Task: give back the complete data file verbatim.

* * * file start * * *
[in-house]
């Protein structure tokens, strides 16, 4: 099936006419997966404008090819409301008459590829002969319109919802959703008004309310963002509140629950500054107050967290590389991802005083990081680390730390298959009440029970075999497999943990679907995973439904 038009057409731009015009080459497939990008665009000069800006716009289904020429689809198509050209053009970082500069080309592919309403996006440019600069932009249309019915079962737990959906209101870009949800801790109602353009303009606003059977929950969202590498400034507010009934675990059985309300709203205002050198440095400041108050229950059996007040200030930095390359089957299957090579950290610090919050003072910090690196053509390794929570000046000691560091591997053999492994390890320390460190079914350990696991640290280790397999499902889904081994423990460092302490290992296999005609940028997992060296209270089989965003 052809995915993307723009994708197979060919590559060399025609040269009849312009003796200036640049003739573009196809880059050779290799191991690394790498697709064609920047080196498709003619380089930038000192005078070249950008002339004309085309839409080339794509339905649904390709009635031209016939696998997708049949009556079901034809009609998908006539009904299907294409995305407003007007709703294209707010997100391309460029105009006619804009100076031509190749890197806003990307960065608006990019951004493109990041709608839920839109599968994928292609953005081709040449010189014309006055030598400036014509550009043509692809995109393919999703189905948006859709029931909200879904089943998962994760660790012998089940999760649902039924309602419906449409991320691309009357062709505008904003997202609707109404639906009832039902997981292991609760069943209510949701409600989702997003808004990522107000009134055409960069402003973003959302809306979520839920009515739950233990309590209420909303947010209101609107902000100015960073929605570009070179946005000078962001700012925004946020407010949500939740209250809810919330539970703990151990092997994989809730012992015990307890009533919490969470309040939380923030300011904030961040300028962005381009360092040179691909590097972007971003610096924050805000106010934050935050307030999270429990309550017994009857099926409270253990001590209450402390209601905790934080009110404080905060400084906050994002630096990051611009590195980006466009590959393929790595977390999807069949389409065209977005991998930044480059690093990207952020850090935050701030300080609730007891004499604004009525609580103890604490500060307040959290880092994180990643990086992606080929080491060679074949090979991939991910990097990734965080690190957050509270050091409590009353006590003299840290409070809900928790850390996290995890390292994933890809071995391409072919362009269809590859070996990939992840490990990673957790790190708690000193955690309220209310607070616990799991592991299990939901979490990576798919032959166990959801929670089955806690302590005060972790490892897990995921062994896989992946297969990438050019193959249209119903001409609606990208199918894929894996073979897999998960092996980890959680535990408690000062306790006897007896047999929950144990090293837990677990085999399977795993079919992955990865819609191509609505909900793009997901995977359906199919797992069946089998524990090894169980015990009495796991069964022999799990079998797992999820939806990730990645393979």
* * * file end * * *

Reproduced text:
[in-house]
């Protein structure tokens, strides 16, 4: 099936006419997966404008090819409301008459590829002969319109919802959703008004309310963002509140629950500054107050967290590389991802005083990081680390730390298959009440029970075999497999943990679907995973439904 038009057409731009015009080459497939990008665009000069800006716009289904020429689809198509050209053009970082500069080309592919309403996006440019600069932009249309019915079962737990959906209101870009949800801790109602353009303009606003059977929950969202590498400034507010009934675990059985309300709203205002050198440095400041108050229950059996007040200030930095390359089957299957090579950290610090919050003072910090690196053509390794929570000046000691560091591997053999492994390890320390460190079914350990696991640290280790397999499902889904081994423990460092302490290992296999005609940028997992060296209270089989965003 052809995915993307723009994708197979060919590559060399025609040269009849312009003796200036640049003739573009196809880059050779290799191991690394790498697709064609920047080196498709003619380089930038000192005078070249950008002339004309085309839409080339794509339905649904390709009635031209016939696998997708049949009556079901034809009609998908006539009904299907294409995305407003007007709703294209707010997100391309460029105009006619804009100076031509190749890197806003990307960065608006990019951004493109990041709608839920839109599968994928292609953005081709040449010189014309006055030598400036014509550009043509692809995109393919999703189905948006859709029931909200879904089943998962994760660790012998089940999760649902039924309602419906449409991320691309009357062709505008904003997202609707109404639906009832039902997981292991609760069943209510949701409600989702997003808004990522107000009134055409960069402003973003959302809306979520839920009515739950233990309590209420909303947010209101609107902000100015960073929605570009070179946005000078962001700012925004946020407010949500939740209250809810919330539970703990151990092997994989809730012992015990307890009533919490969470309040939380923030300011904030961040300028962005381009360092040179691909590097972007971003610096924050805000106010934050935050307030999270429990309550017994009857099926409270253990001590209450402390209601905790934080009110404080905060400084906050994002630096990051611009590195980006466009590959393929790595977390999807069949389409065209977005991998930044480059690093990207952020850090935050701030300080609730007891004499604004009525609580103890604490500060307040959290880092994180990643990086992606080929080491060679074949090979991939991910990097990734965080690190957050509270050091409590009353006590003299840290409070809900928790850390996290995890390292994933890809071995391409072919362009269809590859070996990939992840490990990673957790790190708690000193955690309220209310607070616990799991592991299990939901979490990576798919032959166990959801929670089955806690302590005060972790490892897990995921062994896989992946297969990438050019193959249209119903001409609606990208199918894929894996073979897999998960092996980890959680535990408690000062306790006897007896047999929950144990090293837990677990085999399977795993079919992955990865819609191509609505909900793009997901995977359906199919797992069946089998524990090894169980015990009495796991069964022999799990079998797992999820939806990730990645393979």